Martinson, who was one of those treating Weyerhaeuser at RC Hospital, read about Weyerhaeuser’s condition on her Caring Bridge site and drove to Abbott Northwestern to see how she was coming along.
“He walked in my room and asked if I remembered him,” Weyerhaeuser said, her voice cracking as she spoke. “I told him that he looked familiar. When he told us all who he was, my daughter jumped up and gave him a big hug.”
During Martinson’s hour-long visit, he informed Weyerhaeuser that her heart had stopped beating for 48 minutes, but the LUCAS device had kept her circulation going and enabled her to survive until her heart began beating on its own.
When Lindahl asked Martinson why he had kept working on her mom for so long, he responded “Because she walked in the (RC Hospital) door.”
After spending three weeks at Abbott, eight days at Sister Kenny Rehabilitation Institute, and having physical and occupational therapists spend six weeks in her home, and a nurse checking on her every day until December, Weyerhaeuser is feeling as good as new.
“I used to walk four to six miles a day,” she said. “I’m walking about two or three miles a day now.”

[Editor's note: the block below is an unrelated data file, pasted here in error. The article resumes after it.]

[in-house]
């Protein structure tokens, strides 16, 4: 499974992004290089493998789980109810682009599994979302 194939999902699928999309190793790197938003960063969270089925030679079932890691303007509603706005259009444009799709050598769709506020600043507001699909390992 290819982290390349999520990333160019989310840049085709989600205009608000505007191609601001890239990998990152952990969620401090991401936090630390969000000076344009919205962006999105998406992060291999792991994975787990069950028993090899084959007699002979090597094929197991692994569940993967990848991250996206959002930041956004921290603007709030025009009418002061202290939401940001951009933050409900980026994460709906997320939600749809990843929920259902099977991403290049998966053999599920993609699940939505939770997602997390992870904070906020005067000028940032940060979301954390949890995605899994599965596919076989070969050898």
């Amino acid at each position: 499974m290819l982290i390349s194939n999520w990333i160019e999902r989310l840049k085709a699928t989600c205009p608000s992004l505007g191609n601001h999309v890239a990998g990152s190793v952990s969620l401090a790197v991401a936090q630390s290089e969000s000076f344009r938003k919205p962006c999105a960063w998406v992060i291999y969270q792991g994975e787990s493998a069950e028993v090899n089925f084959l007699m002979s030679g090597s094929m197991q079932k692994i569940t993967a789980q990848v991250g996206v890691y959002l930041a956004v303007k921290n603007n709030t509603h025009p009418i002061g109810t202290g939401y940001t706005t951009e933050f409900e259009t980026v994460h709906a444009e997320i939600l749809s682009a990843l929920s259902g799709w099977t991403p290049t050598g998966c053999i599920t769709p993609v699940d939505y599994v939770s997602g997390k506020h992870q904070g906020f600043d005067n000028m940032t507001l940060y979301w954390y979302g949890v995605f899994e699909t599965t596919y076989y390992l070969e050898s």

She even traveled back to the RC Hospital where she was able to visit with Martinson and Beckendorf, both of whom were on duty the day she visited.
“I was told by doctors that my heart is in great shape and that I could live another 20 or 30 years,” she said. “This was so much harder on my family and friends. I feel so humbled as to why God chose me to survive.”
RC Hospital prides itself on its service to their emergency and non-emergency patients.
“I do feel that for the size of this community, we have a tremendous amount of tools and resources at our fingertips,” said Martinson.
Weyerhaeuser is looking forward to playing golf again with her friends when the weather warms up. But her thoughts now are focused on those five at RC Hospital that are responsible for her getting a second chance in life.
“I want to put up a billboard with the pictures of those five on it,” she said. “They saved my life. They deserve so much credit.”
RC Hospital is located at 100 Healthy Way, Olivia, MN 56277. It can be reached by calling (320) 523-1261.
“RC Hospital & Clinics is affiliating with HealthPartners® to bring you the best care and service. We all want the best possible care, close to home. So we have looked at every option for expansion and continued improvement. And you can be assured we are making the right decision for you and this community by teaming up with HealthPartners.® We look forward to improving our services for the community. We will continue to take care of you, just like we always have.”